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Potential of Rapid Tooling in Rapid Heat Cycle Molding: A Review

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  • Nurul Hidayah Mohamad Huzaim
  • Shayfull Rahim
  • Luqman Musa
  • Abdellah El-hadj Abdellah
  • Mohd Mustafa Al Bakri Abdullah
  • Allan Rennie
  • Rozyanti Rahman
  • Sebastian Garus
  • Katarzyna Błoch
  • Andrei Victor Sandu
  • Petrica Vizureanu
  • Marcin Nabiałek
Article number3725
<mark>Journal publication date</mark>23/05/2022
Issue number10
Number of pages39
Publication StatusPublished
<mark>Original language</mark>English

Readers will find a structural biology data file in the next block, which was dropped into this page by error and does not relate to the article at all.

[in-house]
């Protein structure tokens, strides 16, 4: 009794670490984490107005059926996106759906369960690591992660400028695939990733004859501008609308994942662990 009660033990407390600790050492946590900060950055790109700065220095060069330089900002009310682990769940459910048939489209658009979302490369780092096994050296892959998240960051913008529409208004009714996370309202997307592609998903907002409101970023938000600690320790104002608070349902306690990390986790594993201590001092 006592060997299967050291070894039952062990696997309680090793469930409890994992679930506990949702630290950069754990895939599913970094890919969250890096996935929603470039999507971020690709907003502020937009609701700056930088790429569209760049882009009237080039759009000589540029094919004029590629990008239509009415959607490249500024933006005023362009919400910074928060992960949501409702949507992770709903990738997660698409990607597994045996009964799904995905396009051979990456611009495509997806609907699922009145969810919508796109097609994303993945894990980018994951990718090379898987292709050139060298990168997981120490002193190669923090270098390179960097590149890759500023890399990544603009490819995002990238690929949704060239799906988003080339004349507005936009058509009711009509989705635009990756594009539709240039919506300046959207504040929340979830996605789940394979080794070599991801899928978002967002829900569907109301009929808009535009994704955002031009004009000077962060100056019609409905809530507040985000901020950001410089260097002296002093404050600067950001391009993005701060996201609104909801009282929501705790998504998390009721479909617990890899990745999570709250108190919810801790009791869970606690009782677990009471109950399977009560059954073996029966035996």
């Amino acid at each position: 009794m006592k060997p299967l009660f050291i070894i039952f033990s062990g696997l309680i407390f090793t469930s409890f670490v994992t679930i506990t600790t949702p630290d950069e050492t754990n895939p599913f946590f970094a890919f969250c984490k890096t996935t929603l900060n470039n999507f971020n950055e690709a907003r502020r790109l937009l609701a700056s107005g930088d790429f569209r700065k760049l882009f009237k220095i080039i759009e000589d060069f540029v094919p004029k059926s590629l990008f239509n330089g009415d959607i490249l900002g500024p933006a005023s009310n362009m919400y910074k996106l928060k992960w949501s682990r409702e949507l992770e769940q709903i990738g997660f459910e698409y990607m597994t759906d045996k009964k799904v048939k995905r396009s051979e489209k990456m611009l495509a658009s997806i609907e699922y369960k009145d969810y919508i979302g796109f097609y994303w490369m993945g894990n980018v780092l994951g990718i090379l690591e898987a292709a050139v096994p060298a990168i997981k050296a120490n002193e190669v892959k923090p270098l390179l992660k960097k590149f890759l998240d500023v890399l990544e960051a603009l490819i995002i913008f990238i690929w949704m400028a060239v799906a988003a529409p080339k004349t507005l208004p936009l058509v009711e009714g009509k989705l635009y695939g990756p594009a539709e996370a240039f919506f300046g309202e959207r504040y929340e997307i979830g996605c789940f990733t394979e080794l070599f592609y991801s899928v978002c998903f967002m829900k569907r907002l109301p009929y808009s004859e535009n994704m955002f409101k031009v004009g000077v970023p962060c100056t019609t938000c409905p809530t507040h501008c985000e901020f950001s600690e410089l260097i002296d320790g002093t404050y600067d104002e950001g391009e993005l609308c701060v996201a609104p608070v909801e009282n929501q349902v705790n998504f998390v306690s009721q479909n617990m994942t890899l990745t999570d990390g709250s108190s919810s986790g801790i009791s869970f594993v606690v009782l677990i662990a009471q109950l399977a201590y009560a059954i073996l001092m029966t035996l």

Rapid tooling (RT) and additive manufacturing (AM) are currently being used in several parts of industry, particularly in the development of new products. The demand for timely deliveries of low-cost products in a variety of geometrical patterns is continuing to increase year by year. Increased demand for low-cost materials and tooling, including RT, is driving the demand for plastic and rubber products, along with engineering and product manufacturers. The development of AM and RT technologies has led to significant improvements in the technologies, especially in testing performance for newly developed products prior to the fabrication of hard tooling and low-volume production. On the other hand, the rapid heating cycle molding (RHCM) injection method can be implemented to overcome product surface defects generated by conventional injection molding (CIM), since the surface gloss of the parts is significantly improved, and surface marks such as flow marks and weld marks are eliminated. The most important RHCM technique is rapid heating and cooling of the cavity surface, which somewhat improves part quality while also maximizing production efficiencies. RT is not just about making molds quickly; it also improves molding productivity. Therefore, as RT can also be used to produce products with low-volume production, there is a good potential to explore RHCM in RT. This paper reviews the implementation of RHCM in the molding industry, which has been well established and undergone improvement on the basis of different heating technologies. Lastly, this review also introduces future research opportunities regarding the potential of RT in the RHCM technique.